History , Philosophy and Therapeutic Paradigms and Applications (Including Energetics) of Various Systems of Herbal Medicine (120 hours): The philosophy of Western herbalism, American herbalism, and other forms of global herbalism, such as African, Ayurvedic, Chinese, and First Nation; interpreting historical and scientific data and understanding what constitutes “evidence-based medicine.” Basic understanding of energetics for many traditions with a focus on deeper understanding and practice of the energetics in your chosen tradition.
Pharmacy, Pharmacognosy, and Dispensing (80 hours): Basic principles of medicine making, plant chemistry and pharmacology, herbal formulation, modes of administration and delivery, maintaining a dispensary, raw material identification, laws regarding labeling and dispensing, and dispensing strategies.
Botany and Plant Science (60 hours): Basic botany and field identification, recognition of common herbs and related toxic species.
Current Evidence Based Botanical Research (20 hours): Familiarity with the evaluation of research into medicinal plants and their clinical use including research methods, data interpretation, searching databases and sources of current research about botanical medicine.
Practice Management and Ethics (30 hours): Ethics, record keeping, professional networking, scope of practice, legal issues (national, state, and local), confidentiality, small business management, and herbal practice promotion and marketing.
AHG Clinical Skills Guidelines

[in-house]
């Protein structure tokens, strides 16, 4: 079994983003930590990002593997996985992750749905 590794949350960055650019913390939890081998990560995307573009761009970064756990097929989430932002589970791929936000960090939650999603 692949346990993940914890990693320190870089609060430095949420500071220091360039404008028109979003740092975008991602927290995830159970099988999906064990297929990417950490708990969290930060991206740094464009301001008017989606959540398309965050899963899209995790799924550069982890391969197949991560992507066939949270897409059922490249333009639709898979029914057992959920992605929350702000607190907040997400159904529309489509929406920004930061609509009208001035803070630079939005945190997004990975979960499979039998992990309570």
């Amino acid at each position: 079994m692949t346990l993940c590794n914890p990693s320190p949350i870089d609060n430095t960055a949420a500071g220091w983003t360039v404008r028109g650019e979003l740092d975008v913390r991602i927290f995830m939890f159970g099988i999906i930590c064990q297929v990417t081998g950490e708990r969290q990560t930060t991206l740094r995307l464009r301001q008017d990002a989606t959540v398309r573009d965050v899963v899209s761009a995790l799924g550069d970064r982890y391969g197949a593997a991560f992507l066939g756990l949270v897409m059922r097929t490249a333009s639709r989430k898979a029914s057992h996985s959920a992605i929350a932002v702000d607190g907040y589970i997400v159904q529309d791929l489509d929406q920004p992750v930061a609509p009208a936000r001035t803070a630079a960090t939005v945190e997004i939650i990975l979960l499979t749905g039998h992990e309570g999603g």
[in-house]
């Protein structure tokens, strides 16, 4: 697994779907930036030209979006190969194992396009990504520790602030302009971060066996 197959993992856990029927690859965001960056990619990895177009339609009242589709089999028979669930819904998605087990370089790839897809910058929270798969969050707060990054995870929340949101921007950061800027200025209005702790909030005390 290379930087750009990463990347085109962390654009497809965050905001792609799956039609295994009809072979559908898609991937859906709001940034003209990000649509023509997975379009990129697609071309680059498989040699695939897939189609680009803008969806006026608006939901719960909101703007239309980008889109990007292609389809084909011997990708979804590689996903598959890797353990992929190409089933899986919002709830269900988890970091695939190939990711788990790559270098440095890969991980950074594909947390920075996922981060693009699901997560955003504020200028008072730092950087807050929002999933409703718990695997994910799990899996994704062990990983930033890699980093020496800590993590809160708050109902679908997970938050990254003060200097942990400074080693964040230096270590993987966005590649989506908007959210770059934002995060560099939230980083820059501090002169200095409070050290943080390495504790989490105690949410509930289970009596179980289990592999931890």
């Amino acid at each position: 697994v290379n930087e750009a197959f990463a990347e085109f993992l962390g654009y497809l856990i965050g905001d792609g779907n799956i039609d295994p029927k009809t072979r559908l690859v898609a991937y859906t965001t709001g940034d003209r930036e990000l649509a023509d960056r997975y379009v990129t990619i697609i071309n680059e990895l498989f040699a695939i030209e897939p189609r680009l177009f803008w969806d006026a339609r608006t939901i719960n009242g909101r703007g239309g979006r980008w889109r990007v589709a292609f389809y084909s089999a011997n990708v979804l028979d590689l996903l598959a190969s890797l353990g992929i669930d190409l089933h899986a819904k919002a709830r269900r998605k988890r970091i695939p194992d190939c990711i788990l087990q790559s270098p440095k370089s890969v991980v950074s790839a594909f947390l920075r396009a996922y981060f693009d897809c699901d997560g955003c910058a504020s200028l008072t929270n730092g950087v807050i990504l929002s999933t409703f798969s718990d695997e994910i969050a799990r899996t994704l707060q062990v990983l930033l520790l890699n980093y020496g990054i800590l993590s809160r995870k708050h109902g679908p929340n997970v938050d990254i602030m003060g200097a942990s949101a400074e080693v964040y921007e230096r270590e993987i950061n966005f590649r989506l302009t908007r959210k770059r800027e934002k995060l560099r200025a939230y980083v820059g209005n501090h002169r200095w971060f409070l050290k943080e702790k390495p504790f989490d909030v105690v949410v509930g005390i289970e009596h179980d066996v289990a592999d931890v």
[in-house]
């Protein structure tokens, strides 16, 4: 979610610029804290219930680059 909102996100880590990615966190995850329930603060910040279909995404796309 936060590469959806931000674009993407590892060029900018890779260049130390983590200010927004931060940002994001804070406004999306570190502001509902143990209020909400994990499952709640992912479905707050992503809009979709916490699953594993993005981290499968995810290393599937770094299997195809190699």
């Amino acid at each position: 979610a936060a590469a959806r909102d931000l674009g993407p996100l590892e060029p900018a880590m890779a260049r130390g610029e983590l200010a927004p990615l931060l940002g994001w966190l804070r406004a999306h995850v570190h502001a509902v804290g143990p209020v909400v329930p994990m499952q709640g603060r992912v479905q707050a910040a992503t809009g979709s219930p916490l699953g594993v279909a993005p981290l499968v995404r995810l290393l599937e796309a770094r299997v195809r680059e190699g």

The following guidelines outline the training and skills needed for those pursuing clinical skill development and the designation Registered Herbalist with the American Herbalists Guild.
Clinical Practice and Practitioner Skills Development (400 hours):
Client intake skills, physical and differential assessment, constitutional analysis, basic laboratory test interpretation, dosing strategies, client record keeping, HIPAA, coaching techniques for general wellness, diet, nutrition and emotional well-being, diversity awareness, professionalism, scope of practice and ethics, use of informed consent and full disclosure.
A minimum of approximately 400 hours of clinical practice and practitioner skills development is required before applying for Registered Herbalist membership in the Guild. Clinical hours are accrued through the combination of supervised clinical practice in a formal clinic setting, training programs, and/or mentorship (100 hours) in conjunction with independent practice (300 hours). Please see the Registered Herbalist Membership Criteria
Definition of An Education Hour
For all educational paths, an education hour is defined as one hour (60 minutes) of study or training gained through at least one of the following methods:
• Herbal classes, programs or workshops (in person or distance learning)
• Formal mentorship with a clinical herbalist (in person or distance learning)
• Herbal apprenticeship
• Webinars and audio recordings about herbal practice topics
• Self-study including reading or research required as part of an herb class
• Self-directed herbal research
To apply for AHG Registered Herbalist membership, all education hours must be documented to include the following information:
• Name of the instructor
• Dates of instruction
• Title and content of the training, workshop, or apprenticeship
• Focus of the study hours *see ‘Herbal Education Topics’
• Total number of study hours represented
• The title and author of all books &/or online learning materials